With a growing human population and increasing demand on food production, food safety monitoring for food hygiene, additives and adulteration as well as pesticide and antibiotic residues will need to become more stringent. Current techniques based on MS are expensive, time consuming and restricted to laboratory setting.
Consequently, new low-cost diagnostic tools that allow de-centralized monitoring, i.e., at point of use are becoming more essential. Surface-enhanced Raman spectroscopy (SERS) is the one technique that can address these challenges, particularly due to its increased sensitivity and minimum sample preparation requirements. Recent advances in SERS are highlighted with the detection of food contaminants and adulterants; concentrated specifically on antibiotics, drugs, melamine, and pesticides. However, a key challenge limiting the uptake of SERS for commercial sensor applications is the lack of reproducible and reliable approaches for substrate nano-patterning and fabrication.
To address this challenge, a low-cost approach for fabrication of SERS substrates was developed by templating a flexible thermoplastic polymer against an aluminium soda can, to produce a rough nanostructured surface. When coated with an evaporated silver over-layer, localised electromagnetic “hot-spots” are formed between the metal nano-gaps. Electron microscopy, FEM simulations and spectroscopic characterisation showed the SERS response arose at these “hot spot” regions of high electromagnetic field strength, following illumination.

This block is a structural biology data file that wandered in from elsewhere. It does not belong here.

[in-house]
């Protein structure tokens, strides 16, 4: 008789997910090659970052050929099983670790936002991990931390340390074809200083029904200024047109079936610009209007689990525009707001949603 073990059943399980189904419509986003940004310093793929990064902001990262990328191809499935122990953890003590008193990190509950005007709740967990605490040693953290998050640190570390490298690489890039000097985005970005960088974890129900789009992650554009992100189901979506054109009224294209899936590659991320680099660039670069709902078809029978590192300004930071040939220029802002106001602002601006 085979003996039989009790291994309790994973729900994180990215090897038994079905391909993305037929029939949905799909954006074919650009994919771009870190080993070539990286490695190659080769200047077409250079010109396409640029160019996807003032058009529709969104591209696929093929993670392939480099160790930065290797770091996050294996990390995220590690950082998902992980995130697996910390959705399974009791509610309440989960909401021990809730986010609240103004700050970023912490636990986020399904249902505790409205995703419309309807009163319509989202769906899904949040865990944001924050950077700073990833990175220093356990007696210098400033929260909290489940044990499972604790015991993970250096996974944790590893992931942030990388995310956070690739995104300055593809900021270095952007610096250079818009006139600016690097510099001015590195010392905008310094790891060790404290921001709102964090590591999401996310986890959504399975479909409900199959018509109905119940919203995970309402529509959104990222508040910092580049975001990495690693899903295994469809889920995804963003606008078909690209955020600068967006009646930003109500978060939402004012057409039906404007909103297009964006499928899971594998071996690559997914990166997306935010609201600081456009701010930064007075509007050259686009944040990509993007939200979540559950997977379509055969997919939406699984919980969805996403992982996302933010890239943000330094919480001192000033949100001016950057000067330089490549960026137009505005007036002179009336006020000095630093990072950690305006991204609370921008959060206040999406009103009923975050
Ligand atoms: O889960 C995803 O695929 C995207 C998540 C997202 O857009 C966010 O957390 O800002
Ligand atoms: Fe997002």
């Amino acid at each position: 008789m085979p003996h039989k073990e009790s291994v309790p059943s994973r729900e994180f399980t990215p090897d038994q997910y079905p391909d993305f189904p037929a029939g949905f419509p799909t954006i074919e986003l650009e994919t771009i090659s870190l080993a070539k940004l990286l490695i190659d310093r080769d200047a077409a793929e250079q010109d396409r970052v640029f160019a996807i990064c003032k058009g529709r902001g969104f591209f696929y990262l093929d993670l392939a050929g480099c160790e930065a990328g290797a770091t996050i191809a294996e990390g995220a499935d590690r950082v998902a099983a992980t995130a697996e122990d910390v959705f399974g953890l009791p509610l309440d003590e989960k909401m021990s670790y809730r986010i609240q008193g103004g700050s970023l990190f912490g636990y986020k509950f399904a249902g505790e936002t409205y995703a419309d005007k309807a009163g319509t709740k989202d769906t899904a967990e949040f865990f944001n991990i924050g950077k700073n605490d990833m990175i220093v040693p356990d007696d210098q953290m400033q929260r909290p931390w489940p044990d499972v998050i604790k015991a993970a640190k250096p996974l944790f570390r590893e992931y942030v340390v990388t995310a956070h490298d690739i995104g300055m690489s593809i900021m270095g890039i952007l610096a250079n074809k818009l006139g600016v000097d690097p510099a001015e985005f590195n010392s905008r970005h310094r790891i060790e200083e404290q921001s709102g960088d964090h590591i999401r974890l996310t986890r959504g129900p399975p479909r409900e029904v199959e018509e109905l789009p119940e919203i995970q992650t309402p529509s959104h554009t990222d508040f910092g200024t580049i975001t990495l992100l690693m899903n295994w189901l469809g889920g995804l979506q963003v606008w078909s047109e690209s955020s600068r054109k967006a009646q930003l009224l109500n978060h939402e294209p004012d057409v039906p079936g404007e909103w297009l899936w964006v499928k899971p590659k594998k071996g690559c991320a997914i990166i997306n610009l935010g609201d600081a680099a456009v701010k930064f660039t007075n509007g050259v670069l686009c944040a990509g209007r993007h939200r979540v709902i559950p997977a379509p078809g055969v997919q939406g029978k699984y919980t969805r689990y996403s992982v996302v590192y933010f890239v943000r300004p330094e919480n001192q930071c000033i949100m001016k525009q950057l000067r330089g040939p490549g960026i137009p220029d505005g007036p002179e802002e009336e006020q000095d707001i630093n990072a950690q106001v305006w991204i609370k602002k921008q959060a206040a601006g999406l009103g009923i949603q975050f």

These substrates are highly versatile and have been applied to a variety of different compound residues in water including crystal violet (antibiotic), imidacloprid (neonicotinoid pesticide) and benzocaine (pharmaceutical active ingredient), with characteristic “fingerprint” molecular spectra obtained for each molecule, see Figure 1. Low concentrations of melamine in milk and infant formula solutions (100 ppb) were detected in 10 minutes without the need for sample pre-treatment. Finally, back excitation and collection through the SERS substrate is also demonstrated which permits coupling with photonic devices such as optical fibres required for future remote sensing applications.
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